In my safari guidebook there is a picture of a lion walking alongside the bus, literally three feet away. So far this is our first "sighting" of a big cat and he is so far away and well-hidden that I'm sceptical that he is even there at all.
"Let me use your binoculars again, Rose."
She hands me them and I once again peer eagerly in the direction my gaze has been fixed since we pulled up 15 minutes ago.
Rock, tree, grass...wait, that's not grass! That's his head! As soon as I think it the lion pulls up a little and his whole head becomes visible. He takes a lazy glance in our direction before collapsing back down.
"I saw it! I saw it!"
Rose smiles. "Well, thank God." She calls out to our driver, Gathii. "We can move on now, thanks!"
It had taken us twice the usual time to reach the national park entrance today after getting stuck in traffic in one of the poorest regions of Mombasa. Clearly, you have never been gridlocked until you've been gridlocked in Africa. When a tanker overturned, the highway was virtually transformed into a parking lot and we didn't move a single inch for two hours. When we did eventually get going, Gathii got into an altercation with another driver who nipped too close during the mayhem, they shouted at each other in Swahili while locals swarmed around the safari bus and Rose and I huddled together in terror.
As I had feared, the weather, reduced to cloud and drizzle now that we were further inland, had so far kept most of the animals in hiding. This was the first big cat we'd spotted. I was most disappointed about not seeing any Kenyan red elephants. But it is only the first day, and after all the rain was due to stop "any minute now", right?
Satisfied that I'd seen the majestic lion, albeit from a distance, we move off again, hurtling down the rough and mountainous terrain of Tsavo West. Gathii has absolutely no fear as he swings around the muddy corners but after several hours we're used to it. We continue to vigilantly watch out of the windows, searching for wild beasts.
A while later we reach the lower part of the mountain and thankfully, the path widens. The only problem here is the roads seem a lot more waterlogged and every mile seems to be more and more of a struggle for our little bus. We hit a particularly awkward spot and grind to a halt. Gathii turns the engine over in an attempt to pull us out. There is a wheel spin and then nothing. Changing tack, he puts the bus in reverse and tries to pull back and then forward again. Nothing, and if anything we are now wedged deeper.
Rose and I exchange a silent glance as Gathii turns the engine over yet again. We remain stuck.
"Don't worry, he has his radio." Rose whispers as he grabs his two-way and speaks urgently in Swahili.
Several voices crackle back at us before he hooks the radio back up and turns to us.
"We're going to be stuck here a while I'm afraid."
"How long a while do you think?" Rose asks, her tone polite but with just a hint of panic.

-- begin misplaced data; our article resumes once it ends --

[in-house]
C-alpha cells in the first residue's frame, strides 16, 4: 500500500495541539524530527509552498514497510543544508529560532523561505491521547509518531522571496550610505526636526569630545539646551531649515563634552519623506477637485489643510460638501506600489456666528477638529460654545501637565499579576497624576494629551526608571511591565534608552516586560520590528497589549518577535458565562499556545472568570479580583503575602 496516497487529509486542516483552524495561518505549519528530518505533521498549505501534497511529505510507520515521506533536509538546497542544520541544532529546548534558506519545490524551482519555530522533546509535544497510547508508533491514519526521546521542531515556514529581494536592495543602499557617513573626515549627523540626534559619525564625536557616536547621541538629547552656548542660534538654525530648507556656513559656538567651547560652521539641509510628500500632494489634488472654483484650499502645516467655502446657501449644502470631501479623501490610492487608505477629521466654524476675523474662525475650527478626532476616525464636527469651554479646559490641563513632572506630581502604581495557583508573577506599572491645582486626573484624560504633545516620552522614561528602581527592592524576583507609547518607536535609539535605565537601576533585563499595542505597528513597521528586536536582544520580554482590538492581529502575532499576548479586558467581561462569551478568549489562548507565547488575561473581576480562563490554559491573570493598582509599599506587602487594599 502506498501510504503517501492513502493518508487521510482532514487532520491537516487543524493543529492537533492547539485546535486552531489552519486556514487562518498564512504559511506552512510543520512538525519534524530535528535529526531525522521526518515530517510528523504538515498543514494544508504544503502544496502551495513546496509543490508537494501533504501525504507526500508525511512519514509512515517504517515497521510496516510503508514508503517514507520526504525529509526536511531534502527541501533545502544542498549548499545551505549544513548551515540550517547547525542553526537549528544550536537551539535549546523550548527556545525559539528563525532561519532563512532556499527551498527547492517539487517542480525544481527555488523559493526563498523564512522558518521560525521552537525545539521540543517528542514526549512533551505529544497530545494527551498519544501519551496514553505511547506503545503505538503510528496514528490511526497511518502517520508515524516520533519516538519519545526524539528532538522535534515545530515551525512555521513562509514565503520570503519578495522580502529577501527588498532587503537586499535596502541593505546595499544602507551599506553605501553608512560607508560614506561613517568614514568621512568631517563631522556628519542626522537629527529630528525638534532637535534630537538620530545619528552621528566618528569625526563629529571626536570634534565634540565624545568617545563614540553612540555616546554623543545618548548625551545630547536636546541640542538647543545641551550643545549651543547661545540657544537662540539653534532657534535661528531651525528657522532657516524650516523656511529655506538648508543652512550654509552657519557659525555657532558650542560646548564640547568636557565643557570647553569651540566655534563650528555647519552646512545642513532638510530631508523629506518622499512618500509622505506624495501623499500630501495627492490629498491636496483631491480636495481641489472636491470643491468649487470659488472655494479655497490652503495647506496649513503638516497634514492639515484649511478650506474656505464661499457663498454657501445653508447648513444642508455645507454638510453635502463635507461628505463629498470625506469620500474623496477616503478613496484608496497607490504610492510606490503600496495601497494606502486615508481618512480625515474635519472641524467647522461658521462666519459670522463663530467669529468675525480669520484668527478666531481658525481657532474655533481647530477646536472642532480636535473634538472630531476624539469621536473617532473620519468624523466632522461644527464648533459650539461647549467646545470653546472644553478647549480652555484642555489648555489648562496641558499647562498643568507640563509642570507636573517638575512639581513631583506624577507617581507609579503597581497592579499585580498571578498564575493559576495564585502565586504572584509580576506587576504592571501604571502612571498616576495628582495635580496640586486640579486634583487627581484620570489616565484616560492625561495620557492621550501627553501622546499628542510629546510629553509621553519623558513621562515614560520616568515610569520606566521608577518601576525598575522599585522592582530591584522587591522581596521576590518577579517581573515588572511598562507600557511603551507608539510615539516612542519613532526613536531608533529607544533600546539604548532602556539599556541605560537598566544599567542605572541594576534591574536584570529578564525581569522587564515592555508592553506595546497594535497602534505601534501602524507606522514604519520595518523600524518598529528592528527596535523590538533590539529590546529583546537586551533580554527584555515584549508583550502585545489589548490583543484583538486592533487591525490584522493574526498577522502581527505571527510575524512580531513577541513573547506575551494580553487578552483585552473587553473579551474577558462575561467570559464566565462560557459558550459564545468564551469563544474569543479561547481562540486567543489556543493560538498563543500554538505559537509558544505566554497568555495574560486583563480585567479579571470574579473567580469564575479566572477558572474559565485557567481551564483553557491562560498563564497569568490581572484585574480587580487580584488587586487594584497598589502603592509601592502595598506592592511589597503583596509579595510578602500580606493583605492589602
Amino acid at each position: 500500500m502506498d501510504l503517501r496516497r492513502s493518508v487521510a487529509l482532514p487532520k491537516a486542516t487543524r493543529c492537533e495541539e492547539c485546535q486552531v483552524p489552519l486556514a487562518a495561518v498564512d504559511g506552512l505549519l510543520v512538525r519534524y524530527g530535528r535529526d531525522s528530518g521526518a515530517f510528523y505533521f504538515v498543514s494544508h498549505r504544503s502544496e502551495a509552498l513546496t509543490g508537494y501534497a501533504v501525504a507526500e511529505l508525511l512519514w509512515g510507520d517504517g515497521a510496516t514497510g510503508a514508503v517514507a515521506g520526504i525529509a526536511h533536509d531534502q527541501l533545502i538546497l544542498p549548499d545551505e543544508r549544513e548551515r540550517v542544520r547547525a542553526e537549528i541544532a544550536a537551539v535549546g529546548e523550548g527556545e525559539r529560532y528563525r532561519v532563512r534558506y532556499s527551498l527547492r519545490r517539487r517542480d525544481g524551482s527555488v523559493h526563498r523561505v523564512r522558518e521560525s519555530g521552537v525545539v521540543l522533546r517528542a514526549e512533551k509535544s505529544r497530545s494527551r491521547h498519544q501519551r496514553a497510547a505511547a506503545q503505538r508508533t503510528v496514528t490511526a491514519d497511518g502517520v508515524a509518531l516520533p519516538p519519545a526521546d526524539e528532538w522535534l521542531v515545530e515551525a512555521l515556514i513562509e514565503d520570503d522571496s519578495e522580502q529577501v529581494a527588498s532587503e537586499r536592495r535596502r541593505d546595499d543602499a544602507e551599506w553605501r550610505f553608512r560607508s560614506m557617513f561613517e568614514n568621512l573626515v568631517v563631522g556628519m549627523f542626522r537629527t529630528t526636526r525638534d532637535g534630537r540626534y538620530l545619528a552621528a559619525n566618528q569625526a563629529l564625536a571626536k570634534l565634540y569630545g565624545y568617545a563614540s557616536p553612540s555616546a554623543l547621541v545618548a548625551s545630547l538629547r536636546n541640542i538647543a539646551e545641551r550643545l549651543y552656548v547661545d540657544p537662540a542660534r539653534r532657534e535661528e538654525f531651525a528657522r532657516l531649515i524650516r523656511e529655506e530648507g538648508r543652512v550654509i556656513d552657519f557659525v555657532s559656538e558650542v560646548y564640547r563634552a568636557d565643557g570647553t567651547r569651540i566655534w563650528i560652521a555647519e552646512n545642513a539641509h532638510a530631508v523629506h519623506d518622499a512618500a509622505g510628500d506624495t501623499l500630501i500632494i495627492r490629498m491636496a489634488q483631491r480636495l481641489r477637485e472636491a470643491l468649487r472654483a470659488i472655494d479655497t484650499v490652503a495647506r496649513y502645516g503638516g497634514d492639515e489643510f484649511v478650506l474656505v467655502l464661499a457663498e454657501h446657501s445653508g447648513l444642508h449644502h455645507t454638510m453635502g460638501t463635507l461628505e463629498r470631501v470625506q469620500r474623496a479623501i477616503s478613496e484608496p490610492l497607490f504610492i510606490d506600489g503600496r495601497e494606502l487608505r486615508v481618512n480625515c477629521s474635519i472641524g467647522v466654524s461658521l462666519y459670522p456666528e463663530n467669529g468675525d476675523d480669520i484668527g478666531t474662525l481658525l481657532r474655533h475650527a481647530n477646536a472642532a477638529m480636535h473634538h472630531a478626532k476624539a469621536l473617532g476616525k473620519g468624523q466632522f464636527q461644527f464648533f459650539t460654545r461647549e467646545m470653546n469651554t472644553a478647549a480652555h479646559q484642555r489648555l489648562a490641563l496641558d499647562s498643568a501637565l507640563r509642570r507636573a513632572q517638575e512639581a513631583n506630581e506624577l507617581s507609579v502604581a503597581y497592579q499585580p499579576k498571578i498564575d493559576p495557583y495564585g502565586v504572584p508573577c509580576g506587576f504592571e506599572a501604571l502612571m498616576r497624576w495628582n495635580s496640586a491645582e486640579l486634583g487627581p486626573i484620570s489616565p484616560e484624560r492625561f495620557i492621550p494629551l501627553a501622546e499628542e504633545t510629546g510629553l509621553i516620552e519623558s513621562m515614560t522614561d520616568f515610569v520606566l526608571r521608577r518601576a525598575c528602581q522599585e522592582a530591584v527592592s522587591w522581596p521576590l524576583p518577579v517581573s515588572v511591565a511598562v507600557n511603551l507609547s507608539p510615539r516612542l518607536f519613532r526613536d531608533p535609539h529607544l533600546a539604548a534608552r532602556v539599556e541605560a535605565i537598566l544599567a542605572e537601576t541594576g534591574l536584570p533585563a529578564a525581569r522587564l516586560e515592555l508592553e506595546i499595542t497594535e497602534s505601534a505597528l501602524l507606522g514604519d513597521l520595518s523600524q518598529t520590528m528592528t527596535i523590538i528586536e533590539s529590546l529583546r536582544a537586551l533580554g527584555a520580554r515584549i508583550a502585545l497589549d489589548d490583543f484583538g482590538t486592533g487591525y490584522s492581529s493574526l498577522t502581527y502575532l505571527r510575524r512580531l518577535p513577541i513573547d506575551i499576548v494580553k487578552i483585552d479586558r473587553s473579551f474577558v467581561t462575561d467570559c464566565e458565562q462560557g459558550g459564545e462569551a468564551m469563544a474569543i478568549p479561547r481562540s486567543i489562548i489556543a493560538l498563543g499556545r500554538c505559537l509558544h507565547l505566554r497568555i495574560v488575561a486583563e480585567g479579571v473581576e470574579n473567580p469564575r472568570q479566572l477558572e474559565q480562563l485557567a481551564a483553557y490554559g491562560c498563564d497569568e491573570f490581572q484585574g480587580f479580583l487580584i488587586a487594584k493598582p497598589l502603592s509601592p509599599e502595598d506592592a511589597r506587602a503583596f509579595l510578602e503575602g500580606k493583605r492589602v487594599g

"Until they have chance to reach us. Route we took too waterlogged so they must come a longer way."
It's 5.30pm and getting cooler and darker by the minute. When I look out of the window now I fervently hope we don't see any animals.
The minutes tick by and we sit in silence. When the roar of an engine comes from behind, it makes Rose and I jump and a moment later a black jeep pulls up alongside us.
I stretch my neck to watch the driver's side window wind down and the best looking man I've ever encountered leans out towards our driver's open window. His hair is insane - coppery brown and pointing up every which way, sprinkled in dust.
"Jambo," he greets in a deep, delicious voice and then speaks to Gathii in a mixture of English and broken Swahili. I definitely detect a US accent and feel instantly comforted. I might be imagining it, but during their conversation, I could have sworn he cast at least two glances in the direction of my window. Although maybe they are just talking about us. I hear "tow" and "thanks" and Rose and I smile hesitantly at each other in relief.
Sex Hair leans back into the Jeep and talks to his passenger, who I don't mind admitting I hadn't even noticed until this point, so distracted had I been by our apparent rescuer. Next thing I know our driver and both the guys from the jeep have leapt outside. Number one rule on safari is not to leave your vehicle, what with man-eating animals supposedly wandering around etc, but I guess there is only one way to attach a towrope.
Sex Hair goes to his trunk while his passenger checks out the front and wheels of our jeep with Gathii.
"Well, fuck me, look at the shoulders on that, B!" Rose suddenly exclaims in a loud whisper. She gestures towards Sex Hair's buddy and I pay attention to him properly for the first time. I roll my eyes - tall, dark and bulking with muscles he is exactly Rose's type.
"Personally, I prefer my men a little leaner," I grin. "Like Mr Fuck-Me-Hair over there."
Rose raises her eyebrow at me, smiling. "I think our day just got a little better."
I giggle while she goes back to ogling Muscles, who is now standing to catch the towrope Sex Hair has thrown towards him.